And there’s nothing wrong with role of traditional piano teacher, in fact, traditions are essential. But to step out as performers with a personal intentionality, we need to use traditions as a stepping stone, not an end in themselves. Our professors in lessons and classes only have so much time to help us reach the level of being a unique artist. My goal with this blog and other future endeavors is to supplement the great teaching that goes on in piano lessons and schools of music. I believe some of the keys to being intentional include:
With this blog, most of all, I hope to outline how one can become a truly independent, a truly intentional pianist. Over the course of this next year, I’m going to present 5 blog series along with several standalone posts. First will be Extraordinary Recordings, a series studying several of my personal favorite performances on record, focusing on what makes the performer so unique. This will be, in a sense, a series of 9 case studies on pianistic intentions. Simultaneously, I will report on my viewing of the Cliburn Piano Competition, my favorite performances as well as thoughts on the repertoire chosen, and nature of competitions in general. What better way to ruminate on the state of intentionality than by studying this competition of world-class, young talent?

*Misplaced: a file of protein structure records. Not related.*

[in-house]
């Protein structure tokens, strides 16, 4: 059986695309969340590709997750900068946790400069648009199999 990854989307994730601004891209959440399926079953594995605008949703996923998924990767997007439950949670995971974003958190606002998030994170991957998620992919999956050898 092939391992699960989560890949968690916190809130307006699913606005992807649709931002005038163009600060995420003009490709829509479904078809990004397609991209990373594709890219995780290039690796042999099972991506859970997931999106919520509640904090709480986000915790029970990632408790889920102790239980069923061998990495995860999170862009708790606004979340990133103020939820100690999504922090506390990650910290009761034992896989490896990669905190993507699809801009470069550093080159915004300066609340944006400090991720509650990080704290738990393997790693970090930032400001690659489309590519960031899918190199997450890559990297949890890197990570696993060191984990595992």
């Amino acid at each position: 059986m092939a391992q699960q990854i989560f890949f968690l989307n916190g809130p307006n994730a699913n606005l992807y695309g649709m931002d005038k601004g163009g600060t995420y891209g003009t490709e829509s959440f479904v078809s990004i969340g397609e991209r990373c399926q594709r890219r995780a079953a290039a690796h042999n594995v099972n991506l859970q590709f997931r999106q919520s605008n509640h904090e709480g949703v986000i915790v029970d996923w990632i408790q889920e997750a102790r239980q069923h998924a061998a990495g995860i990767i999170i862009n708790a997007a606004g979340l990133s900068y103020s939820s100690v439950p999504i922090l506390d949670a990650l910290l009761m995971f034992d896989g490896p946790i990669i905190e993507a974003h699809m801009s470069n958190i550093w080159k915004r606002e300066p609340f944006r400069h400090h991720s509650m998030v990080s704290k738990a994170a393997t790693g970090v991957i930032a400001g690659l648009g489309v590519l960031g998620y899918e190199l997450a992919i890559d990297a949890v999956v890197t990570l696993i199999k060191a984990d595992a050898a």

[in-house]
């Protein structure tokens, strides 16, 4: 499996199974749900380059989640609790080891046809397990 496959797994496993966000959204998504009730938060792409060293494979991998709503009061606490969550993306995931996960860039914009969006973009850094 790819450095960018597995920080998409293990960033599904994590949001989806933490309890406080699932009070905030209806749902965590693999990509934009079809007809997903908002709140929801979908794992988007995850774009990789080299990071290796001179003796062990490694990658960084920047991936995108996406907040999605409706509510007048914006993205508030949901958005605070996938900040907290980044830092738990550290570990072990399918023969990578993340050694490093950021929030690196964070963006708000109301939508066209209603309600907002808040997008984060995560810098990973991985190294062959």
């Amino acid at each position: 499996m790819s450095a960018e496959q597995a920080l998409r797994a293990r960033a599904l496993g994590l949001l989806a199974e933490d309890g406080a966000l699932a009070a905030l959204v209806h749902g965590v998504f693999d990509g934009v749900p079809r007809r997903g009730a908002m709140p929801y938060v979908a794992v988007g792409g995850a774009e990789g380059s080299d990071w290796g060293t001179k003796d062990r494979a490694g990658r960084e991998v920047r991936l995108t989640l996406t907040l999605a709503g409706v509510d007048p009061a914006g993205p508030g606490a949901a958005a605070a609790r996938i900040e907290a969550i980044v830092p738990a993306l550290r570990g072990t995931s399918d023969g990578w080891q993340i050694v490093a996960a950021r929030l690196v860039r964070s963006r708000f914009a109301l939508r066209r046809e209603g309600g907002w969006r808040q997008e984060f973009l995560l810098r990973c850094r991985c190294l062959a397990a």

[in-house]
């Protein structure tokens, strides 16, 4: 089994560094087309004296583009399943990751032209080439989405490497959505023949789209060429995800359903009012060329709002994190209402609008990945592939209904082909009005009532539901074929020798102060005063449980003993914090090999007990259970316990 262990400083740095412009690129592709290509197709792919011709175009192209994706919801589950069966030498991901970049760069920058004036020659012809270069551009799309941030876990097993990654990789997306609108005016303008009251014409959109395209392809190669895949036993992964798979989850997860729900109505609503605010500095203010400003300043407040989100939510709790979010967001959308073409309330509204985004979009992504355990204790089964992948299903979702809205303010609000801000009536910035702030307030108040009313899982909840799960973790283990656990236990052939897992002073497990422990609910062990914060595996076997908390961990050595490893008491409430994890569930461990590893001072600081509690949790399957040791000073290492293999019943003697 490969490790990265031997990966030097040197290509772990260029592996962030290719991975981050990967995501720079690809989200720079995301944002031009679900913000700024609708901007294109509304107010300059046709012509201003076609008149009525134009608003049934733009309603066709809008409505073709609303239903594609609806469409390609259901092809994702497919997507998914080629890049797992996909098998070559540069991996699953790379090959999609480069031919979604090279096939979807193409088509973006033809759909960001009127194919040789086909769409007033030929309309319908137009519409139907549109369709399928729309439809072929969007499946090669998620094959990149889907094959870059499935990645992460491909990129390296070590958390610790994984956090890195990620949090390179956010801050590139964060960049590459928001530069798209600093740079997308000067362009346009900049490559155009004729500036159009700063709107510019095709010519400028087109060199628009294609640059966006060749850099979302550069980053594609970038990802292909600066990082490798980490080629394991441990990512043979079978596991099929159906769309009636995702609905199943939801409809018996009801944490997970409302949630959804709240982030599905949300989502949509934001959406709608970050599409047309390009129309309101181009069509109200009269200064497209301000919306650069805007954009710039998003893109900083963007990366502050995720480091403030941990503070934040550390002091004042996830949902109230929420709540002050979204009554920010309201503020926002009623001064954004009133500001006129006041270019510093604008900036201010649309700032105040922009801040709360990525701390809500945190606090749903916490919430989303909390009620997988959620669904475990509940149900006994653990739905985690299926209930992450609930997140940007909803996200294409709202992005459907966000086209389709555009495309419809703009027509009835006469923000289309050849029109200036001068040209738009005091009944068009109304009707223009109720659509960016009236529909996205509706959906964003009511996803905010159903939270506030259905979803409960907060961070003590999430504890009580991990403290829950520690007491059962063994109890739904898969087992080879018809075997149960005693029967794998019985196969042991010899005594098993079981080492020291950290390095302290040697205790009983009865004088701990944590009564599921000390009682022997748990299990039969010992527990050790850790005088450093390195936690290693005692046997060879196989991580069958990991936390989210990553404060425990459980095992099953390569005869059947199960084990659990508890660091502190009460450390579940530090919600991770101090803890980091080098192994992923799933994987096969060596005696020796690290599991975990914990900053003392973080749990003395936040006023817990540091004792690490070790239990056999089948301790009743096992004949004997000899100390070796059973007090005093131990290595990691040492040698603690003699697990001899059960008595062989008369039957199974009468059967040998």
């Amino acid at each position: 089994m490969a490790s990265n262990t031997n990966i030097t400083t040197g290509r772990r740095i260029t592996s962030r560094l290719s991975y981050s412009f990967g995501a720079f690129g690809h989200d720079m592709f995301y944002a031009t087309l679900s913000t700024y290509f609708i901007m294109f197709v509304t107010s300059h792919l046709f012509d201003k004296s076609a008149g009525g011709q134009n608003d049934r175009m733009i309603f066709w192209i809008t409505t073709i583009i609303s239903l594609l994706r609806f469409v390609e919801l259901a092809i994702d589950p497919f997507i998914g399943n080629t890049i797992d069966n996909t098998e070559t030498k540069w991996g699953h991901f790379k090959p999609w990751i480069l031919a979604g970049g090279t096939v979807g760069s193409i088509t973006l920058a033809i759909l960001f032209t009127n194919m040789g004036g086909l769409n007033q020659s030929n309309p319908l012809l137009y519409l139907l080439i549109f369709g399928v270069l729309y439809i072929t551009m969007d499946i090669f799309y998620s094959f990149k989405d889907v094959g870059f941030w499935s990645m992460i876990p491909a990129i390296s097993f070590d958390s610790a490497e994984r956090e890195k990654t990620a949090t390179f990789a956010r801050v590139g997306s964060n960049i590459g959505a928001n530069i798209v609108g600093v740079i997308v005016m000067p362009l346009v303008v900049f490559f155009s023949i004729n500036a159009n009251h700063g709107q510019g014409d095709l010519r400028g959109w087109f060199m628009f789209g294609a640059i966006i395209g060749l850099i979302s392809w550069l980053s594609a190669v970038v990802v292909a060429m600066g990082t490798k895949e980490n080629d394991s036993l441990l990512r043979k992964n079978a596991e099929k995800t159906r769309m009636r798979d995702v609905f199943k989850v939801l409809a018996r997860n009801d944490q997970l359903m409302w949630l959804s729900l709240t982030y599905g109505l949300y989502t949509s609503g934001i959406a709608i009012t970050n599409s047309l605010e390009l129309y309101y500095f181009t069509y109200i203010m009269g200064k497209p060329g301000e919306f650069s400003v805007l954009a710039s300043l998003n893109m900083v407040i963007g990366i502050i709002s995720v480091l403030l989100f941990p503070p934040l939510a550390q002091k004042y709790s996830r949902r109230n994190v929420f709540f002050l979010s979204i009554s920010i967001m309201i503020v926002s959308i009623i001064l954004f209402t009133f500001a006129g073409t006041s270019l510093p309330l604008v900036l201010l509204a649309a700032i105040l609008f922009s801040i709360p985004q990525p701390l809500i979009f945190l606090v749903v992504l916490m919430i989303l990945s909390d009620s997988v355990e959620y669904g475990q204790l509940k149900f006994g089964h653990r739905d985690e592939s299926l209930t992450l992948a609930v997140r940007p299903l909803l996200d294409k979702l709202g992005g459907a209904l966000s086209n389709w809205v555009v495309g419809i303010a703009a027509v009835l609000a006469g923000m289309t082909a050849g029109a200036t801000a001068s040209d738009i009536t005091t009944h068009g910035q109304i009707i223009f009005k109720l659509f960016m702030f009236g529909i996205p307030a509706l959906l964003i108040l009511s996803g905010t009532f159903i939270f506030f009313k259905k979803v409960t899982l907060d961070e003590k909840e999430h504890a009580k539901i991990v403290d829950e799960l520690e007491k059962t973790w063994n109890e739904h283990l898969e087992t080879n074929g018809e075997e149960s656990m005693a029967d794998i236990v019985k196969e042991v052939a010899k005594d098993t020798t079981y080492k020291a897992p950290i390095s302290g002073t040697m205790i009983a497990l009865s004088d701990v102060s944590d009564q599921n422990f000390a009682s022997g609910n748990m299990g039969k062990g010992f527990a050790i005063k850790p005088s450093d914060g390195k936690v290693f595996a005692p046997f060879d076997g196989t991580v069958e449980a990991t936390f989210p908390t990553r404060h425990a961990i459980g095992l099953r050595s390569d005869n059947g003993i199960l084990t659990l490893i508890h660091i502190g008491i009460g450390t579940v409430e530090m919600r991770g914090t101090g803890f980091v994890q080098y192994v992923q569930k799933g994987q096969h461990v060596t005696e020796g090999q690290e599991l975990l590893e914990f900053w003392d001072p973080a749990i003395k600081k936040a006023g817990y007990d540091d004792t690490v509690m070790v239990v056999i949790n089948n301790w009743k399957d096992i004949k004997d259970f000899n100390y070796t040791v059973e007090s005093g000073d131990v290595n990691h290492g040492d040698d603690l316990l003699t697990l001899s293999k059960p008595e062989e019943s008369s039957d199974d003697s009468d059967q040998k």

Later on, with the hope of inspiring some summer reading, I will release a series of posts on Influential Books. Some of these will be explicitly musical, but several will be from outside the musical world. In the fall, I will be ruminating on the Coexistence of Contemporary and Traditional Classical Music. This will be in preparation for a project that I’m very excited about, which I will announce later in the summer. Finally to end the year, I will discuss my views on Performance Practice, especially focusing on my work studying the amazing pianist Ervin Nyiregyhazi.